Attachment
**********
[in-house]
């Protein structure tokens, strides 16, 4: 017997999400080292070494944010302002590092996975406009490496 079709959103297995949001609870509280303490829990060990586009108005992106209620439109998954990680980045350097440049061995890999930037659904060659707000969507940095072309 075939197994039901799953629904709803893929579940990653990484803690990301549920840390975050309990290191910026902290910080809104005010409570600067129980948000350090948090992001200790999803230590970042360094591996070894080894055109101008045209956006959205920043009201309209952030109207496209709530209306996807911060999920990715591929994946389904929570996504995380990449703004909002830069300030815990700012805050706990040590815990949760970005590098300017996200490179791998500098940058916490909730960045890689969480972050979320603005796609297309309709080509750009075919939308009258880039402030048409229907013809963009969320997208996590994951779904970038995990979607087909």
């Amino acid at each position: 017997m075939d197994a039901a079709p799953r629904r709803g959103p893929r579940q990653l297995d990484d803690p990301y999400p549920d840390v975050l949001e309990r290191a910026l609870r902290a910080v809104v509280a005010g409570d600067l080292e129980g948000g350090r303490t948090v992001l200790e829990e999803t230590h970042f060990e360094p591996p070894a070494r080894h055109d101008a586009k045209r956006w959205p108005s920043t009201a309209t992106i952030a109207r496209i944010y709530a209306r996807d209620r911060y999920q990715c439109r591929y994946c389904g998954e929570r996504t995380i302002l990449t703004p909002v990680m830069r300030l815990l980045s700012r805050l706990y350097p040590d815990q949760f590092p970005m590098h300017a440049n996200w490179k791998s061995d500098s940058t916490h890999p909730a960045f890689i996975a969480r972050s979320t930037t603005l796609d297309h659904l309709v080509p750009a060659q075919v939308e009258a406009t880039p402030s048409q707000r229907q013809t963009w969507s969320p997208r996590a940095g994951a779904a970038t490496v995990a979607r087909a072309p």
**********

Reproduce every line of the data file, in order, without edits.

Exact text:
[in-house]
């Protein structure tokens, strides 16, 4: 017997999400080292070494944010302002590092996975406009490496 079709959103297995949001609870509280303490829990060990586009108005992106209620439109998954990680980045350097440049061995890999930037659904060659707000969507940095072309 075939197994039901799953629904709803893929579940990653990484803690990301549920840390975050309990290191910026902290910080809104005010409570600067129980948000350090948090992001200790999803230590970042360094591996070894080894055109101008045209956006959205920043009201309209952030109207496209709530209306996807911060999920990715591929994946389904929570996504995380990449703004909002830069300030815990700012805050706990040590815990949760970005590098300017996200490179791998500098940058916490909730960045890689969480972050979320603005796609297309309709080509750009075919939308009258880039402030048409229907013809963009969320997208996590994951779904970038995990979607087909």
């Amino acid at each position: 017997m075939d197994a039901a079709p799953r629904r709803g959103p893929r579940q990653l297995d990484d803690p990301y999400p549920d840390v975050l949001e309990r290191a910026l609870r902290a910080v809104v509280a005010g409570d600067l080292e129980g948000g350090r303490t948090v992001l200790e829990e999803t230590h970042f060990e360094p591996p070894a070494r080894h055109d101008a586009k045209r956006w959205p108005s920043t009201a309209t992106i952030a109207r496209i944010y709530a209306r996807d209620r911060y999920q990715c439109r591929y994946c389904g998954e929570r996504t995380i302002l990449t703004p909002v990680m830069r300030l815990l980045s700012r805050l706990y350097p040590d815990q949760f590092p970005m590098h300017a440049n996200w490179k791998s061995d500098s940058t916490h890999p909730a960045f890689i996975a969480r972050s979320t930037t603005l796609d297309h659904l309709v080509p750009a060659q075919v939308e009258a406009t880039p402030s048409q707000r229907q013809t963009w969507s969320p997208r996590a940095g994951a779904a970038t490496v995990a979607r087909a072309p």